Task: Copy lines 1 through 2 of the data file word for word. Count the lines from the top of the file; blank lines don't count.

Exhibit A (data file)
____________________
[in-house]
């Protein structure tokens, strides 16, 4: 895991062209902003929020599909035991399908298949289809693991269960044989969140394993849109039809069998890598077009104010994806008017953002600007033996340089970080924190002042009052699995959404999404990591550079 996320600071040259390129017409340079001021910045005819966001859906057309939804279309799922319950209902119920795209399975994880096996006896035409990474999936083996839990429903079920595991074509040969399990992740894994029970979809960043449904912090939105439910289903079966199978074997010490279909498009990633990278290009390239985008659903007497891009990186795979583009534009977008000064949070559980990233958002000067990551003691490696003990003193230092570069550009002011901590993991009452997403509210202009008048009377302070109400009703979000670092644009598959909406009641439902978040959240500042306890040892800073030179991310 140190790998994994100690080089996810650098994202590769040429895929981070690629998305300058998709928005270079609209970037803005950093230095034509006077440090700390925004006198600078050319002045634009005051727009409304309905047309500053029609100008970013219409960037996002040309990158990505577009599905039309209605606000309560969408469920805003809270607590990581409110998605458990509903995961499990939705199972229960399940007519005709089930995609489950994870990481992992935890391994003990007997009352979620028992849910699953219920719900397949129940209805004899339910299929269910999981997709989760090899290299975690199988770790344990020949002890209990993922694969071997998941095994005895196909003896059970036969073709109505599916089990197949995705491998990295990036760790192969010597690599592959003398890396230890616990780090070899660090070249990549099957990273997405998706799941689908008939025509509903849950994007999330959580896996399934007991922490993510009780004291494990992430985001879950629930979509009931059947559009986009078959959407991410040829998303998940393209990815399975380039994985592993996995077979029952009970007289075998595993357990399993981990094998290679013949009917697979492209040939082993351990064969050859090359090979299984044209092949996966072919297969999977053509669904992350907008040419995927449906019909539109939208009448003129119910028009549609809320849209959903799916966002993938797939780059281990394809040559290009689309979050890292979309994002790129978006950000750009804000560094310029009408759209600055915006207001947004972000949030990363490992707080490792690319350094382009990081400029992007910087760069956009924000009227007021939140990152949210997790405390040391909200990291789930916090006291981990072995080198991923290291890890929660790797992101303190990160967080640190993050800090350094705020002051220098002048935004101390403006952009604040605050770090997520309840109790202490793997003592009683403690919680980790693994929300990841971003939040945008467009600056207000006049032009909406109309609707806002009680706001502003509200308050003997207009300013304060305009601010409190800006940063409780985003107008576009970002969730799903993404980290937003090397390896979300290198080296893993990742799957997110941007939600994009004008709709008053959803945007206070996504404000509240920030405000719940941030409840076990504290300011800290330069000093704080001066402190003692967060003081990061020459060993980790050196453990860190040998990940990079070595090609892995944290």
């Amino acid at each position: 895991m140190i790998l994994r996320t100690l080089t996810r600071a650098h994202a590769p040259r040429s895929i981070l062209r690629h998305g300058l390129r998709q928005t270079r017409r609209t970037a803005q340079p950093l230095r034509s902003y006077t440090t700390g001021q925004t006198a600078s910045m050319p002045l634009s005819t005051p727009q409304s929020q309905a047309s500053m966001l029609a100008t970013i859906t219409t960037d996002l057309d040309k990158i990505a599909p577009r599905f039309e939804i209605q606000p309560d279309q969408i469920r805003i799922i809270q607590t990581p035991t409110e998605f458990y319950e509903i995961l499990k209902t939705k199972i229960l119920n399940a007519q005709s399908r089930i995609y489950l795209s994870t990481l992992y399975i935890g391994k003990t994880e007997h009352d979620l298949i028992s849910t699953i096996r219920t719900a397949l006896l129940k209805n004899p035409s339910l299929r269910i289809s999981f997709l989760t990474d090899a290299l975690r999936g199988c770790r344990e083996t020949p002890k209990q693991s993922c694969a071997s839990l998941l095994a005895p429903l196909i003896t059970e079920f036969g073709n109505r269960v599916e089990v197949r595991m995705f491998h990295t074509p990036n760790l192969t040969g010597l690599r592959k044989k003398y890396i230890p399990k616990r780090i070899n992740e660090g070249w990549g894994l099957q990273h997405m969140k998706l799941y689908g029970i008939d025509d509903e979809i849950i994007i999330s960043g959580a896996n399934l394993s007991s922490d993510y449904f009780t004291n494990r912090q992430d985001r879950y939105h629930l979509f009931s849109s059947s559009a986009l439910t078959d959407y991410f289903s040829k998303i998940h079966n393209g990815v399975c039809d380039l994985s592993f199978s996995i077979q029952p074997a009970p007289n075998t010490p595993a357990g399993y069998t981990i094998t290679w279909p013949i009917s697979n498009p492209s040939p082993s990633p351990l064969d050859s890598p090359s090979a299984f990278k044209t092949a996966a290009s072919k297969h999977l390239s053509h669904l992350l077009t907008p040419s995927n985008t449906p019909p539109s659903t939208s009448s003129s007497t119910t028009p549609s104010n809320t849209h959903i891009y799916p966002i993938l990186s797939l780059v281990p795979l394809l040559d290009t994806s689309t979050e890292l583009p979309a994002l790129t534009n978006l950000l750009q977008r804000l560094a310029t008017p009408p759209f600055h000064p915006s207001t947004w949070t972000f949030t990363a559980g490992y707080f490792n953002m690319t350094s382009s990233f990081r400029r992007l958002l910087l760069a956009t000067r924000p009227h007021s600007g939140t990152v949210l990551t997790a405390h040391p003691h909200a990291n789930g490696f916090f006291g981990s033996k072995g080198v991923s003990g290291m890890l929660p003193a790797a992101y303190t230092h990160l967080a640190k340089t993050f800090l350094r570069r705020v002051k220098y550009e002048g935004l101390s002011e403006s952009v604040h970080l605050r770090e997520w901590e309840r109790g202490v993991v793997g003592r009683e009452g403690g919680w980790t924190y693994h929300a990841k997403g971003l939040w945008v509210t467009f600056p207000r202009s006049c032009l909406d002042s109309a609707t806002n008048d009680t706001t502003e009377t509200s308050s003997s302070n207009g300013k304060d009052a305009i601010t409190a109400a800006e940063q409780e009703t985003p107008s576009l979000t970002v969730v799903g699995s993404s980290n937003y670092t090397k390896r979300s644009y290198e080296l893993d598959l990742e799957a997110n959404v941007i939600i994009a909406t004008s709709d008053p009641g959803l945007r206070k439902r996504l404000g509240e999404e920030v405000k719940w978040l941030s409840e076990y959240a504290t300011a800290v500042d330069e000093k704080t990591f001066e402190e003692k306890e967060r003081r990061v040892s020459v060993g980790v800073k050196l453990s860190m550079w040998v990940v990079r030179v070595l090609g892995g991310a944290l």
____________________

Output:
[in-house]
């Protein structure tokens, strides 16, 4: 895991062209902003929020599909035991399908298949289809693991269960044989969140394993849109039809069998890598077009104010994806008017953002600007033996340089970080924190002042009052699995959404999404990591550079 996320600071040259390129017409340079001021910045005819966001859906057309939804279309799922319950209902119920795209399975994880096996006896035409990474999936083996839990429903079920595991074509040969399990992740894994029970979809960043449904912090939105439910289903079966199978074997010490279909498009990633990278290009390239985008659903007497891009990186795979583009534009977008000064949070559980990233958002000067990551003691490696003990003193230092570069550009002011901590993991009452997403509210202009008048009377302070109400009703979000670092644009598959909406009641439902978040959240500042306890040892800073030179991310 140190790998994994100690080089996810650098994202590769040429895929981070690629998305300058998709928005270079609209970037803005950093230095034509006077440090700390925004006198600078050319002045634009005051727009409304309905047309500053029609100008970013219409960037996002040309990158990505577009599905039309209605606000309560969408469920805003809270607590990581409110998605458990509903995961499990939705199972229960399940007519005709089930995609489950994870990481992992935890391994003990007997009352979620028992849910699953219920719900397949129940209805004899339910299929269910999981997709989760090899290299975690199988770790344990020949002890209990993922694969071997998941095994005895196909003896059970036969073709109505599916089990197949995705491998990295990036760790192969010597690599592959003398890396230890616990780090070899660090070249990549099957990273997405998706799941689908008939025509509903849950994007999330959580896996399934007991922490993510009780004291494990992430985001879950629930979509009931059947559009986009078959959407991410040829998303998940393209990815399975380039994985592993996995077979029952009970007289075998595993357990399993981990094998290679013949009917697979492209040939082993351990064969050859090359090979299984044209092949996966072919297969999977053509669904992350907008040419995927449906019909539109939208009448003129119910028009549609809320849209959903799916966002993938797939780059281990394809040559290009689309979050890292979309994002790129978006950000750009804000560094310029009408759209600055915006207001947004972000949030990363490992707080490792690319350094382009990081400029992007910087760069956009924000009227007021939140990152949210997790405390040391909200990291789930916090006291981990072995080198991923290291890890929660790797992101303190990160967080640190993050800090350094705020002051220098002048935004101390403006952009604040605050770090997520309840109790202490793997003592009683403690919680980790693994929300990841971003939040945008467009600056207000006049032009909406109309609707806002009680706001502003509200308050003997207009300013304060305009601010409190800006940063409780985003107008576009970002969730799903993404980290937003090397390896979300290198080296893993990742799957997110941007939600994009004008709709008053959803945007206070996504404000509240920030405000719940941030409840076990504290300011800290330069000093704080001066402190003692967060003081990061020459060993980790050196453990860190040998990940990079070595090609892995944290």